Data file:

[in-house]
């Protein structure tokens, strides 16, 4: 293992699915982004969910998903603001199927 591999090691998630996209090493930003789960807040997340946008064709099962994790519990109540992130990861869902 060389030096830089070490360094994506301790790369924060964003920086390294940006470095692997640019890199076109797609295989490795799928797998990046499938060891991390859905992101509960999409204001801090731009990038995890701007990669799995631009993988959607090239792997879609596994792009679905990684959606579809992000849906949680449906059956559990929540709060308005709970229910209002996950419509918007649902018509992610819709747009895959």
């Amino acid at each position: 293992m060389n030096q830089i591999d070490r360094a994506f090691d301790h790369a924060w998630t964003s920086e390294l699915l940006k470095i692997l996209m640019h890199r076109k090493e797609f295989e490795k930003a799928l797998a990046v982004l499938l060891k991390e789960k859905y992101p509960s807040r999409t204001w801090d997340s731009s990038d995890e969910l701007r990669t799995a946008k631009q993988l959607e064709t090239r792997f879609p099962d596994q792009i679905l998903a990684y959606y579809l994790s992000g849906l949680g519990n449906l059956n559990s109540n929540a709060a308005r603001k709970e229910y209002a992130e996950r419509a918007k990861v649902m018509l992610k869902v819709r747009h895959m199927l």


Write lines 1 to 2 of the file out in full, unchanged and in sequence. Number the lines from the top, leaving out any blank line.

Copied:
[in-house]
């Protein structure tokens, strides 16, 4: 293992699915982004969910998903603001199927 591999090691998630996209090493930003789960807040997340946008064709099962994790519990109540992130990861869902 060389030096830089070490360094994506301790790369924060964003920086390294940006470095692997640019890199076109797609295989490795799928797998990046499938060891991390859905992101509960999409204001801090731009990038995890701007990669799995631009993988959607090239792997879609596994792009679905990684959606579809992000849906949680449906059956559990929540709060308005709970229910209002996950419509918007649902018509992610819709747009895959």